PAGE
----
Brooding On

A Productive "Boys' Night"

Last night, the girls and I headed to Little Rock to see the touring Broadway production of Wicked!  It was absolutely amazing!  Girl 1, my little dancer, was enthralled the entire time.  Girl 2 was less than thrilled by the mushy song but was otherwise on the edge of her seat and cackling so loudly during the funny bits that she had others around us laughing with her.  I love getting to experience things like this with my kiddos.  

While we were living it up, the boys were enjoying a much more productive boys' night.  John bought Little Boy dinner and few goodies as they shopped for lumber and then came home to construct this "together" in the backyard.

(Notice Milkshake in this photo.  We call her our "in" cat.  It doesn't matter what you're doing; she want to be "in"-- in your lap, in the milk pail, in the garden, in your way, in the new goat shelter, in the photo.)

When we move our animals over to the new farm, we plan to use a rotational grazing method (if you're unfamiliar with this concept, just Google it.  Joel Salatin's face may just pop up. :).  
And while goats are pretty hardy animals, they get all prissy when it starts to rain (snow, sleet, or whatever) and run for cover.  It's actually really funny to watch.  They'll spend all day slowly grazing and lolling about in the field then at the first detection of a raindrop they nearly barrel into each other as they madly scramble to shelter.  So, we need to create a couple portable animal shelters that can be easily moved around the farm to protect these drama queens from *gasp* getting wet.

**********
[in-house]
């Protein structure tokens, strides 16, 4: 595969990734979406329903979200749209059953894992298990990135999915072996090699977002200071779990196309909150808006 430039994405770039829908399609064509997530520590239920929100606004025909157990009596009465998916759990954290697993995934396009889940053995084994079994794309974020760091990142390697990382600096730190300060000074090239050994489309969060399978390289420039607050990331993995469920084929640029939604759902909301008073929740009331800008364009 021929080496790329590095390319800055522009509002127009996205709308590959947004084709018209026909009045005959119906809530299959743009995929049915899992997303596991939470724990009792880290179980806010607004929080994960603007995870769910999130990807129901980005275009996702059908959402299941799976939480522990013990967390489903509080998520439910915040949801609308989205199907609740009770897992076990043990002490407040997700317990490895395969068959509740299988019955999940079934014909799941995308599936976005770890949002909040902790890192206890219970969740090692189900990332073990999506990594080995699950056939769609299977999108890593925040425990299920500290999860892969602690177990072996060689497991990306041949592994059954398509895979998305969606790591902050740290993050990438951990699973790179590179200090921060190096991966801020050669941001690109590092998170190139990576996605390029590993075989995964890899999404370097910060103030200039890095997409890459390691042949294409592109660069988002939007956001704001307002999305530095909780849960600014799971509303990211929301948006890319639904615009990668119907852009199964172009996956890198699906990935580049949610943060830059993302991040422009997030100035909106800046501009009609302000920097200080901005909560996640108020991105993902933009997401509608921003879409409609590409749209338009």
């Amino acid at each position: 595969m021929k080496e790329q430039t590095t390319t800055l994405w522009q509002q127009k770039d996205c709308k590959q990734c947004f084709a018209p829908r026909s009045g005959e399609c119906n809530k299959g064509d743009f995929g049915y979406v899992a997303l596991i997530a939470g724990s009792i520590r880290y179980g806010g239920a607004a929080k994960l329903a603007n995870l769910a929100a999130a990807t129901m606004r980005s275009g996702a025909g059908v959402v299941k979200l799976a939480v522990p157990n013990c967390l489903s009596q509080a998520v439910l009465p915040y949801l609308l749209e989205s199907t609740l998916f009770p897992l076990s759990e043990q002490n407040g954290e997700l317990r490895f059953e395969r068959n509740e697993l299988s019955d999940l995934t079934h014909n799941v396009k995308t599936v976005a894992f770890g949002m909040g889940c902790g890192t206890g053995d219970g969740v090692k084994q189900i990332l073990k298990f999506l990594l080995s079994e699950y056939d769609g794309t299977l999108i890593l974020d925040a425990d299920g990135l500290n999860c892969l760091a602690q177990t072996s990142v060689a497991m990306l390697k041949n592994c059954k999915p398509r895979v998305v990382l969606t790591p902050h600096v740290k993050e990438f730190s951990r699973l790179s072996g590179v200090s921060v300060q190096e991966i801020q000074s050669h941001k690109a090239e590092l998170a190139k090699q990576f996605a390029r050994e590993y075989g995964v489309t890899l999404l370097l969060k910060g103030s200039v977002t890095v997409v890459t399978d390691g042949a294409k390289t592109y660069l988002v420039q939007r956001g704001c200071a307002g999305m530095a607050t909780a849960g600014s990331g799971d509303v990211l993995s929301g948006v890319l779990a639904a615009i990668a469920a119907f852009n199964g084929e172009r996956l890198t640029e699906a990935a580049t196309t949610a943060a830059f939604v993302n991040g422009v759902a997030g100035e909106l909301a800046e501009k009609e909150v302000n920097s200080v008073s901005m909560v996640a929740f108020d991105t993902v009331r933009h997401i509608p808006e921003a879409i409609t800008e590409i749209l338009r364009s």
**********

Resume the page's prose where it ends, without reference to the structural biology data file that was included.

My ever-so-resourceful husband engineered this solution.  He used three welded-wire hog panels that we had lying around the backyard, zip-tied them together, and bowed them up covered-wagon-style to fit the wheeled frame he constructed.

All it lacks to be complete is a tarp-like covering, and we have Freckle Face Farms to thank for this ingenious idea:  we plan to use an old discarded billboard cover.  They are weather-proof, highly durable, large, and cheap. And, they're an environmentally-friendly option since they would otherwise just be waste.  Perhaps best of all, they're lightweight.  Our chicken tractors have metal roofs, which do a great job but add weight to the tractors.  This goat shelter is light enough that, using the hook John installed on one end, it can easily be moved about the yard/farm by one person.

Stay tuned for the pic of the finished product!  

So, the boys may have more to show for their night together, but we girls had a blast at our show and are well on our way to having the entire musical memorized, thanks to our souvenir CD purchase.  :)